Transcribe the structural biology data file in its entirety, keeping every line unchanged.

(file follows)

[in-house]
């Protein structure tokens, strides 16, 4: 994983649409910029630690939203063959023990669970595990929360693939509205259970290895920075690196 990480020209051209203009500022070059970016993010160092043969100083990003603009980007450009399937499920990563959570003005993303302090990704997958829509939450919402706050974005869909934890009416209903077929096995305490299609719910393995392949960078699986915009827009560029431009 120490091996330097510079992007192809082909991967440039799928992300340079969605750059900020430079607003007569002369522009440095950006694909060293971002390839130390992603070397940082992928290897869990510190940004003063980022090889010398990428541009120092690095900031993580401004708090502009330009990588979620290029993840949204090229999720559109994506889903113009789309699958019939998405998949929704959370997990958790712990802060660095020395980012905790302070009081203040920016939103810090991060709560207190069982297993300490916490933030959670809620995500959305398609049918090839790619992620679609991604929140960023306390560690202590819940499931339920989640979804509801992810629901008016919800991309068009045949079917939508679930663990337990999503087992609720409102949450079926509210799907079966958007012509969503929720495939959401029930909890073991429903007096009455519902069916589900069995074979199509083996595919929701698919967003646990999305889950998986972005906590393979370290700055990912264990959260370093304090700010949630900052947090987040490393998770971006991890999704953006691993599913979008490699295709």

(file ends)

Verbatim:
[in-house]
């Protein structure tokens, strides 16, 4: 994983649409910029630690939203063959023990669970595990929360693939509205259970290895920075690196 990480020209051209203009500022070059970016993010160092043969100083990003603009980007450009399937499920990563959570003005993303302090990704997958829509939450919402706050974005869909934890009416209903077929096995305490299609719910393995392949960078699986915009827009560029431009 120490091996330097510079992007192809082909991967440039799928992300340079969605750059900020430079607003007569002369522009440095950006694909060293971002390839130390992603070397940082992928290897869990510190940004003063980022090889010398990428541009120092690095900031993580401004708090502009330009990588979620290029993840949204090229999720559109994506889903113009789309699958019939998405998949929704959370997990958790712990802060660095020395980012905790302070009081203040920016939103810090991060709560207190069982297993300490916490933030959670809620995500959305398609049918090839790619992620679609991604929140960023306390560690202590819940499931339920989640979804509801992810629901008016919800991309068009045949079917939508679930663990337990999503087992609720409102949450079926509210799907079966958007012509969503929720495939959401029930909890073991429903007096009455519902069916589900069995074979199509083996595919929701698919967003646990999305889950998986972005906590393979370290700055990912264990959260370093304090700010949630900052947090987040490393998770971006991890999704953006691993599913979008490699295709």